Editor’s note: These are three different stories combined into one post from our friends at Epic Experience talking about the importance of the outdoors and adventure camps when dealing with cancer and thriving. Enjoy!
Colin Ferro (a.k.a. Wingman)
I will never forget my college experience, but that is for very different reasons than most college students. It was not because of the endless parties, staying up all night, or enjoying my independence. It was because during my junior year, I was with my older brother when he heard the words “You have cancer.”
I didn’t know how to support him. There was my best friend and brother, looking like the world as he knew it had dropped out beneath him. I did the one thing I knew I could do and what he always loved about our relationship: I made him smile and laugh in an uncomfortable situation.
The rest of college was a roller coaster ride as I tried to support my brother emotionally during this cancer journey. This roller coaster led me to a path in life I never would have imagined: making a career in the nonprofit space and working for a cancer organization called Epic Experience.
After my brother’s journey, I had become very passionate about the cancer community. I wanted to be a part of it and shine light in what could be a dark time for many impacted by their own cancer diagnosis. People often ask if working in the cancer community is hard or depressing. It’s exactly the opposite. I am blessed to have so many amazing, genuine people come into my life with whom I can create memories and friendships that will last a lifetime.
At Epic Experience I have the honor of being the program director at our weeklong camps. In the summer, I encourage people to raft and kayak down the river. In the winter, I challenge them to run down hills in snow shoes. No matter what the season, I encourage adult cancer survivors and thrivers to play like kids again. At the core of all of this playing are the memories created, the conversations shared around the campfire, the laughter and smiles enjoyed while trying to learn something new and looking a little bit awkward, and the tears shared as we wonder if and when we will see each other again.
We all want to live till we are 100, but what good is that timeline if we aren’t making memories and celebrating each day? That is what my career at Epic Experience has given me—the celebration of each moment and each day.
Kelli Salmon (a.k.a. Warrior)
I first heard about Epic Experience from a fellow cancer thriver while I was hospitalized during my third round of chemo. Being diagnosed with non-Hodgkin lymphoma at 27 years old and pregnant was the most devastating news I have ever received. I can’t describe the feelings of isolation and loneliness I felt at that time. I had no idea there was a whole community out there to support people like me.
I decided to apply for camp after I finished treatment and was told I was in complete remission. I was hesitant because who else would be able to relate to what I had just been through? Who knew the pain of looking in the mirror every day and seeing a frail, bald reflection of what you used to be?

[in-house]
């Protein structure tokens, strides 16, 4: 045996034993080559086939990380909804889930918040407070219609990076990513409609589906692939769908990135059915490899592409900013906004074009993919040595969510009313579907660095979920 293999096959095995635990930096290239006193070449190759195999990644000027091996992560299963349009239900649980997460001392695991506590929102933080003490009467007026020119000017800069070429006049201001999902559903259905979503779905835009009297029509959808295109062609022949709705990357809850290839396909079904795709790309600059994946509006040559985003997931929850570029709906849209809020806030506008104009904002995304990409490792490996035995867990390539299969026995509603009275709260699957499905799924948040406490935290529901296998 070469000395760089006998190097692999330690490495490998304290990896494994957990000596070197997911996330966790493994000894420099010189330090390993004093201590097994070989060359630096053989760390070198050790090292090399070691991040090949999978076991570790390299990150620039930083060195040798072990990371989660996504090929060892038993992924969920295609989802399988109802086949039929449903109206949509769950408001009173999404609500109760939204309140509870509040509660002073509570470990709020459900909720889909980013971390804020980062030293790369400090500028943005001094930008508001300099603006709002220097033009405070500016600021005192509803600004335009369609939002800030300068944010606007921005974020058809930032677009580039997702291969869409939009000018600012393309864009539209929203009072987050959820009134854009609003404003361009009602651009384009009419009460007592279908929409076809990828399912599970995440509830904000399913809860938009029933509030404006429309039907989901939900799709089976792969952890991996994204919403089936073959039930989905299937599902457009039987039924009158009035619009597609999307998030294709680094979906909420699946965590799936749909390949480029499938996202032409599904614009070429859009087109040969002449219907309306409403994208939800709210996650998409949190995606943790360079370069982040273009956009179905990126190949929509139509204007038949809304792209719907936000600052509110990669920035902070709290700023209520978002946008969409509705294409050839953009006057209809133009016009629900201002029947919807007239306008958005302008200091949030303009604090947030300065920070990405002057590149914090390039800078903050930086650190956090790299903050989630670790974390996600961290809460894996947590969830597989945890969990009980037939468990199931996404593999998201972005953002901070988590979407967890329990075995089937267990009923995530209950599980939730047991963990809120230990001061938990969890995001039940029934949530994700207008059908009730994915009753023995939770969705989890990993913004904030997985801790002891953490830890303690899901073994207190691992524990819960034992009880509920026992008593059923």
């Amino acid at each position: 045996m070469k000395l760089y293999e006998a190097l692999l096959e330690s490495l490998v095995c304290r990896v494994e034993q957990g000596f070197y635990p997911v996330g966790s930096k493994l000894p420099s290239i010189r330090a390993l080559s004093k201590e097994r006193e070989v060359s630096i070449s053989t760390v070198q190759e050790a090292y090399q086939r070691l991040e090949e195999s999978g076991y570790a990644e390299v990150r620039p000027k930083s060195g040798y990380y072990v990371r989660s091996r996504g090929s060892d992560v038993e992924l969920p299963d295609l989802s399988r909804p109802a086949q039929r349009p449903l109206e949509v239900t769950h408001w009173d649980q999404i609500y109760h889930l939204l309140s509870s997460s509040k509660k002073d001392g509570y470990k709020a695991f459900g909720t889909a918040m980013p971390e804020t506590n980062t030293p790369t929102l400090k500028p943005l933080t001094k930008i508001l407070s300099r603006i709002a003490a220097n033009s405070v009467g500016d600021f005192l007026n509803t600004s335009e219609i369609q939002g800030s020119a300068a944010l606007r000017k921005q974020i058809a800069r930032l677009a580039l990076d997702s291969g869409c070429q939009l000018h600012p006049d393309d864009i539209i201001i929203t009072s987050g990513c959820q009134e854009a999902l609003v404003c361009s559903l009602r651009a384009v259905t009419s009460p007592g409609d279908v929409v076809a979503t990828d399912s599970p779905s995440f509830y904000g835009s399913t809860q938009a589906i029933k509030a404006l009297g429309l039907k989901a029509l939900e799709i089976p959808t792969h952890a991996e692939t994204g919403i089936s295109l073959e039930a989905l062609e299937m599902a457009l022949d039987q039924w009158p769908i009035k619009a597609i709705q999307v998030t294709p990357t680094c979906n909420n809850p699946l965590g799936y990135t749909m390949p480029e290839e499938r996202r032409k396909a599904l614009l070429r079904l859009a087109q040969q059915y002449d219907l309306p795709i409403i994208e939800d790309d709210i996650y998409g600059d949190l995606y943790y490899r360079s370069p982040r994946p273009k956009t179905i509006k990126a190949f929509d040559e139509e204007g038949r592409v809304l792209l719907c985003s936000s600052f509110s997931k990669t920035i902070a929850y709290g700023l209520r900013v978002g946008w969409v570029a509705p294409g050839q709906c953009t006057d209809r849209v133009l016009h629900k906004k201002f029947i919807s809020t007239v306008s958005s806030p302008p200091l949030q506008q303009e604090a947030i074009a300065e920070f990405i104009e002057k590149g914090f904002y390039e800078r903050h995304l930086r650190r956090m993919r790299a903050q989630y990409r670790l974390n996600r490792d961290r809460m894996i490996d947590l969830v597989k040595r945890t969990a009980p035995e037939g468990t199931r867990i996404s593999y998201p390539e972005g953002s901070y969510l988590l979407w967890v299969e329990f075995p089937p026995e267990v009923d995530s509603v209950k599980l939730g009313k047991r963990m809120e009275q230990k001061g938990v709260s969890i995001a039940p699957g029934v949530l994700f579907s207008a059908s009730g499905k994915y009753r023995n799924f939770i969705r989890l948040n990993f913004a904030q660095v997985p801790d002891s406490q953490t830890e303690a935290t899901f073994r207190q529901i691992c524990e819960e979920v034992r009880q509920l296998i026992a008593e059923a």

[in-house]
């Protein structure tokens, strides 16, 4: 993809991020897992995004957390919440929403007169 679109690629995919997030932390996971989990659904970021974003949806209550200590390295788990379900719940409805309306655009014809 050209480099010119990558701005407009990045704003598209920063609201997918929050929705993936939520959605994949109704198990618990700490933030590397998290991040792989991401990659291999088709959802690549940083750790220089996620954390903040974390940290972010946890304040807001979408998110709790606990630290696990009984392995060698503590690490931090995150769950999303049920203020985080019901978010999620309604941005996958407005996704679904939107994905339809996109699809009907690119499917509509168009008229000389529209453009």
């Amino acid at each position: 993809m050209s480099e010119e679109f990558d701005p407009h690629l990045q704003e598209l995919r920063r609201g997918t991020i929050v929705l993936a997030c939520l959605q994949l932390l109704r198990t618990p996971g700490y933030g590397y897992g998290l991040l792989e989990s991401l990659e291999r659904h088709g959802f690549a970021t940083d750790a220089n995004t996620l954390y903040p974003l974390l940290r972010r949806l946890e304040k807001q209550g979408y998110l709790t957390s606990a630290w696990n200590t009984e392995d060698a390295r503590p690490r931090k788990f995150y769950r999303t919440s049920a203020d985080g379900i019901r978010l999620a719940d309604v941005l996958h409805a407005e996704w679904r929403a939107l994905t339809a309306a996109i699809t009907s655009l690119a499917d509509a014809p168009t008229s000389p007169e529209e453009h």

Within moments of meeting the other thrivers at camp, I knew I was not alone anymore. I had found a safe place to talk about the pains of cancer and how it has changed so much for me. I wasn’t alone for the first time in a long time.
I was able to find peace with things I had been holding onto. I found self-love and confidence again. I found the courage to press on with life and be grateful for every day I have been given. I have found all these things with the support from my Epic family. From long talks at camp, bonding over whitewater rafting, and joking about our bald heads, I finally found people who get it. The support from Epic has changed my life, and I’m forever grateful for the amazing things Epic does for the cancer community.
Laura Woodward (a.k.a. LaLa)
I was first introduced to Epic Experience through my job as a Hematology Oncology RN. I decided to sign up to be a medical volunteer for a weeklong winter camp. I had no idea what was truly in store for me. I spent a week bonding with wonderful people in the beauty of nature. Conversation flowed easily, and I was amazed at how easily I connected with campers on a personal level.
At work we are frequently so focused on treatment that we miss out on getting to know our patients outside of their cancer journey. At camp I really got to know how my work affects people, and hear from their side just how important each interaction is for my patients during treatment. I felt healed after spending this week connecting with others, serving others, and pushing our limits together. I felt healed from conversations with campers that struggled in ways I could understand personally.
My husband could see a difference in me as soon as I got home. My coworkers could tell I was refreshed and invigorated to provide total care for my patients, spending more time getting to know the person outside of their cancer diagnosis.
After having my children, I have not been able to volunteer for the weeklong camps. I miss it, but it lit such a fire in me that I have stayed on as a volunteer on the medical review board for Epic Experience. I am still friends with the camp attendees I was lucky enough to bond with over three years ago, and I want to make sure that as many people as possible can find their own healing through Epic Experience.
To contact Epic Experience and learn more visit https://www.epicexperience.org/.
All of the posts written for Elephants and Tea are contributed by patients, survivors, caregivers and loved ones dealing with cancer. If you have a story or experience you would like to share with the cancer community we would love to hear from you! Please submit your idea at https://elephantsandtea.cdn-pi.com/contact/submissions/.